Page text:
But Scripture meditation is different. Instead of emptying the mind, this type of meditation focuses on filling the mind with God’s Word. This type of meditation turns your heart to God’s infinite supply of grace and hope.

Still sitting still and simply thinking can seem difficult–even boring–especially to the person who craves action or thrives on crossing off items on her to-do list.

So here’s some advice for those of you who want to try Scripture meditation, but are a little fuzzy on the process.

1. Don’t expect perfection. You are human. We are living in a world with an average of eight seconds. Your mind will wander. It’s OK. Simply bring your mind back to the Scripture your are meditating on. (Hint: You might want to keep a pad of paper nearby to plunk down distracting, but important things that come to mind.)

2. Know the world will conspire against you. Just as you sit down to concentrate on God’s Word, the neighbor will start up his lawnmower, your phone will announce a tempting text message, your body will ache in a spot that never hurt before. So begin with prayer. Ask God to help you focus. Listen to the Holy Spirit whispering to your heart. (Hint: Determine a time of day that is most likely to be free of interruptions.)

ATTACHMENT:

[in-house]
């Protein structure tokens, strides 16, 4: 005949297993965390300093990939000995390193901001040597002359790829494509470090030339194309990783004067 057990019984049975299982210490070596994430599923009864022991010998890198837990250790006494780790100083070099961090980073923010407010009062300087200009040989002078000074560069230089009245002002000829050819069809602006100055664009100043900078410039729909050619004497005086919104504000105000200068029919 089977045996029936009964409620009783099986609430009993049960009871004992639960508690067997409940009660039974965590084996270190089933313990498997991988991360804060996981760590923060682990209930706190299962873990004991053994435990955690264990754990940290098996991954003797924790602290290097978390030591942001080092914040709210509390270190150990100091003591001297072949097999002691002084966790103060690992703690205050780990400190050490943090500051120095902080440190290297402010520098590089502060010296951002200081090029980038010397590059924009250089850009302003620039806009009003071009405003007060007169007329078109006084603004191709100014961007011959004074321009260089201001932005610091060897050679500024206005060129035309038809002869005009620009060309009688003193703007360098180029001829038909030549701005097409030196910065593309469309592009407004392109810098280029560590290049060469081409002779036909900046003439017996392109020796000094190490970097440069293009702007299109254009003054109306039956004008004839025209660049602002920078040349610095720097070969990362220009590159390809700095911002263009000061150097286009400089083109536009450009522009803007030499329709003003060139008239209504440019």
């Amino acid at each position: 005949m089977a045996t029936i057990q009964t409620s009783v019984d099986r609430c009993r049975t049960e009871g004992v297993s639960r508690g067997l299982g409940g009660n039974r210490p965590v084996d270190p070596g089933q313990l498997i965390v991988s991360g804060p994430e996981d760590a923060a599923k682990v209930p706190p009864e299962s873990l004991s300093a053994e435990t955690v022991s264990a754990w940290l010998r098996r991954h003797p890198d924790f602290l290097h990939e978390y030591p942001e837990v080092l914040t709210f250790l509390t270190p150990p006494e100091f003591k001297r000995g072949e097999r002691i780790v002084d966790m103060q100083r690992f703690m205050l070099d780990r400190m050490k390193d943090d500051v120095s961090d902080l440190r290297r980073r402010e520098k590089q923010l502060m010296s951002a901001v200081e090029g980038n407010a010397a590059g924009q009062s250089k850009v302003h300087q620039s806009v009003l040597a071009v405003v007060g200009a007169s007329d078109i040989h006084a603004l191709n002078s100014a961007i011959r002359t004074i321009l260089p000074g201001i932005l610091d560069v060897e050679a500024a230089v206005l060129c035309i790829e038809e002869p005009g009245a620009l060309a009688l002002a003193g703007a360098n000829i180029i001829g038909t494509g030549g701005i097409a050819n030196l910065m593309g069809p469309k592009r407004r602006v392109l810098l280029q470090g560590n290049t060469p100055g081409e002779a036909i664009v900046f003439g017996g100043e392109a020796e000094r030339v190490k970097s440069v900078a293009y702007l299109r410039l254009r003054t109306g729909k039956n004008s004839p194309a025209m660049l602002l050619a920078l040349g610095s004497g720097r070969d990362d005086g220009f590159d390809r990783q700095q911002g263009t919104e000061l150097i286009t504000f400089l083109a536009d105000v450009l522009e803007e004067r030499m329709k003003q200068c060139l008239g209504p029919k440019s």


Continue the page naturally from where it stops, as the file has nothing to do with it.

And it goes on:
3. Choose a favorite Bible verse and meditate by emphasizing different words. Repeat the verse over and over–each time emphasizing a different word. How does stressing that word change the meaning? For instance, “Be still and know that I am God” (Psalm 46:10). Be still–be is a verb, an action word. Stillness doesn’t happen automatically. We must take action to make it happen. Be still–take that word literally and, for now, ignore the laundry in the hamper and the dishes in the sink. Don’t jump up to answer the phone. Be still. (Hint: Other verses to try: Philippians 4:6, Ephesians 3:20, Isaiah 40:31)